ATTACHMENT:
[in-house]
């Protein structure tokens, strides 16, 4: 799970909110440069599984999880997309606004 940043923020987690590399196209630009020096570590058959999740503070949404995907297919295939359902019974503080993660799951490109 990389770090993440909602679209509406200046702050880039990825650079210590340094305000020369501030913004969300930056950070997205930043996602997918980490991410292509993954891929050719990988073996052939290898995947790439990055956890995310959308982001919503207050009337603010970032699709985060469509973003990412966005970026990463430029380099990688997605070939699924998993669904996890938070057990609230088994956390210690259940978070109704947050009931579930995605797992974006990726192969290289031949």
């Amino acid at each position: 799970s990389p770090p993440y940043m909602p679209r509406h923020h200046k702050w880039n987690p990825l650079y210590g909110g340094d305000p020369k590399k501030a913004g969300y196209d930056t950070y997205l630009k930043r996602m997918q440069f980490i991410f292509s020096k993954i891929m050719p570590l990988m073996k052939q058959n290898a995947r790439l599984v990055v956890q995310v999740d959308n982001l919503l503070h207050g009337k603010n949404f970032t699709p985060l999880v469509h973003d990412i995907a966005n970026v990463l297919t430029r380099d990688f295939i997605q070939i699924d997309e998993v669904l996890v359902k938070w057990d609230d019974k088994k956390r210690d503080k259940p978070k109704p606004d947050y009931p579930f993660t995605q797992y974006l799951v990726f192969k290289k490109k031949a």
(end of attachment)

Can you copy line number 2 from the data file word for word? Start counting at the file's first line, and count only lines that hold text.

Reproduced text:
């Protein structure tokens, strides 16, 4: 799970909110440069599984999880997309606004 940043923020987690590399196209630009020096570590058959999740503070949404995907297919295939359902019974503080993660799951490109 990389770090993440909602679209509406200046702050880039990825650079210590340094305000020369501030913004969300930056950070997205930043996602997918980490991410292509993954891929050719990988073996052939290898995947790439990055956890995310959308982001919503207050009337603010970032699709985060469509973003990412966005970026990463430029380099990688997605070939699924998993669904996890938070057990609230088994956390210690259940978070109704947050009931579930995605797992974006990726192969290289031949």